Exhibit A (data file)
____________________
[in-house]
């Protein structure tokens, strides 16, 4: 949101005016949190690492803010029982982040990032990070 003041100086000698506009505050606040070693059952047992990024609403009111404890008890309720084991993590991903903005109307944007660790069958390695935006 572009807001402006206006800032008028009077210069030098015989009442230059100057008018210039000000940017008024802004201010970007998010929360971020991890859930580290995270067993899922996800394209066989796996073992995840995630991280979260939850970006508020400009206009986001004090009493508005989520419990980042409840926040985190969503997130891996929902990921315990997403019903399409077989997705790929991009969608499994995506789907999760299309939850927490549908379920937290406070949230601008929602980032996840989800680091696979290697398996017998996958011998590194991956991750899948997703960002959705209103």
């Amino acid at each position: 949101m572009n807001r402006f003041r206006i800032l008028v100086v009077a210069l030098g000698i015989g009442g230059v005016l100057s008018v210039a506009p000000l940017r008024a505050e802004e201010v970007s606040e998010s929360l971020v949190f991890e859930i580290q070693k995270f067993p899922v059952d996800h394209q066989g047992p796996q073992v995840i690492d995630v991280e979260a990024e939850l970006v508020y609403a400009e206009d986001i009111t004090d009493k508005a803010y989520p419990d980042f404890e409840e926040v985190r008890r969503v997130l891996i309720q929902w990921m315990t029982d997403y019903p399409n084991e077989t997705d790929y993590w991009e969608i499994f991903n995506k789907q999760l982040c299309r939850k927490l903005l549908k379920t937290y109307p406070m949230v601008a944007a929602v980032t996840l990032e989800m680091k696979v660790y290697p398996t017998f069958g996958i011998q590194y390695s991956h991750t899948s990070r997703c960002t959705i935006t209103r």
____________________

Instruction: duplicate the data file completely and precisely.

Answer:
[in-house]
């Protein structure tokens, strides 16, 4: 949101005016949190690492803010029982982040990032990070 003041100086000698506009505050606040070693059952047992990024609403009111404890008890309720084991993590991903903005109307944007660790069958390695935006 572009807001402006206006800032008028009077210069030098015989009442230059100057008018210039000000940017008024802004201010970007998010929360971020991890859930580290995270067993899922996800394209066989796996073992995840995630991280979260939850970006508020400009206009986001004090009493508005989520419990980042409840926040985190969503997130891996929902990921315990997403019903399409077989997705790929991009969608499994995506789907999760299309939850927490549908379920937290406070949230601008929602980032996840989800680091696979290697398996017998996958011998590194991956991750899948997703960002959705209103």
């Amino acid at each position: 949101m572009n807001r402006f003041r206006i800032l008028v100086v009077a210069l030098g000698i015989g009442g230059v005016l100057s008018v210039a506009p000000l940017r008024a505050e802004e201010v970007s606040e998010s929360l971020v949190f991890e859930i580290q070693k995270f067993p899922v059952d996800h394209q066989g047992p796996q073992v995840i690492d995630v991280e979260a990024e939850l970006v508020y609403a400009e206009d986001i009111t004090d009493k508005a803010y989520p419990d980042f404890e409840e926040v985190r008890r969503v997130l891996i309720q929902w990921m315990t029982d997403y019903p399409n084991e077989t997705d790929y993590w991009e969608i499994f991903n995506k789907q999760l982040c299309r939850k927490l903005l549908k379920t937290y109307p406070m949230v601008a944007a929602v980032t996840l990032e989800m680091k696979v660790y290697p398996t017998f069958g996958i011998q590194y390695s991956h991750t899948s990070r997703c960002t959705i935006t209103r």